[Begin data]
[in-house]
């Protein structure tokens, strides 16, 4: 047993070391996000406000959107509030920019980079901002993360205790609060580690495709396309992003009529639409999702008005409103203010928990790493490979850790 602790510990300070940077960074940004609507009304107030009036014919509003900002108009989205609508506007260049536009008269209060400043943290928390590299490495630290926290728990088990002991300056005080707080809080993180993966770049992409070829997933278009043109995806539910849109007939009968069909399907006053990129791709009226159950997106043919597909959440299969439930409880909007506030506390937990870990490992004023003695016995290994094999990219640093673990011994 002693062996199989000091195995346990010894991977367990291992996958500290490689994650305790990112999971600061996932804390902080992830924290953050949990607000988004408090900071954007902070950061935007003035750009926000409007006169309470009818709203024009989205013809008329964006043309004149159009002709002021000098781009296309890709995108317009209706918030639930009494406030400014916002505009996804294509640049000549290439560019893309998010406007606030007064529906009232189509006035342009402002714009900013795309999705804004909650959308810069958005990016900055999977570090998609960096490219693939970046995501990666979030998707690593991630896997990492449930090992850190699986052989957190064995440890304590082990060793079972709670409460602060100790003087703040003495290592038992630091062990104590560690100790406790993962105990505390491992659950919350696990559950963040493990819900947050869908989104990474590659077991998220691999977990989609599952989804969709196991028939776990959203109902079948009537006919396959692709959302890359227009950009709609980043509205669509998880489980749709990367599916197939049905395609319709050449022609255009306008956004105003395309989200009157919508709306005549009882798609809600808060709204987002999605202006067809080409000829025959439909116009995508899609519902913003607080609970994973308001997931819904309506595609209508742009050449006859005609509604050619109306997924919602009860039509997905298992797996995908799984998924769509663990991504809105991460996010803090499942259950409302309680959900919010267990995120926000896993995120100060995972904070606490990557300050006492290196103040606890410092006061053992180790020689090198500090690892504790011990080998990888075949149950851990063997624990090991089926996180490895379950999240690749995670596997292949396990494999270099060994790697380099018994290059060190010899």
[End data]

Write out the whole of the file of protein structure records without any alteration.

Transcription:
[in-house]
């Protein structure tokens, strides 16, 4: 047993070391996000406000959107509030920019980079901002993360205790609060580690495709396309992003009529639409999702008005409103203010928990790493490979850790 602790510990300070940077960074940004609507009304107030009036014919509003900002108009989205609508506007260049536009008269209060400043943290928390590299490495630290926290728990088990002991300056005080707080809080993180993966770049992409070829997933278009043109995806539910849109007939009968069909399907006053990129791709009226159950997106043919597909959440299969439930409880909007506030506390937990870990490992004023003695016995290994094999990219640093673990011994 002693062996199989000091195995346990010894991977367990291992996958500290490689994650305790990112999971600061996932804390902080992830924290953050949990607000988004408090900071954007902070950061935007003035750009926000409007006169309470009818709203024009989205013809008329964006043309004149159009002709002021000098781009296309890709995108317009209706918030639930009494406030400014916002505009996804294509640049000549290439560019893309998010406007606030007064529906009232189509006035342009402002714009900013795309999705804004909650959308810069958005990016900055999977570090998609960096490219693939970046995501990666979030998707690593991630896997990492449930090992850190699986052989957190064995440890304590082990060793079972709670409460602060100790003087703040003495290592038992630091062990104590560690100790406790993962105990505390491992659950919350696990559950963040493990819900947050869908989104990474590659077991998220691999977990989609599952989804969709196991028939776990959203109902079948009537006919396959692709959302890359227009950009709609980043509205669509998880489980749709990367599916197939049905395609319709050449022609255009306008956004105003395309989200009157919508709306005549009882798609809600808060709204987002999605202006067809080409000829025959439909116009995508899609519902913003607080609970994973308001997931819904309506595609209508742009050449006859005609509604050619109306997924919602009860039509997905298992797996995908799984998924769509663990991504809105991460996010803090499942259950409302309680959900919010267990995120926000896993995120100060995972904070606490990557300050006492290196103040606890410092006061053992180790020689090198500090690892504790011990080998990888075949149950851990063997624990090991089926996180490895379950999240690749995670596997292949396990494999270099060994790697380099018994290059060190010899």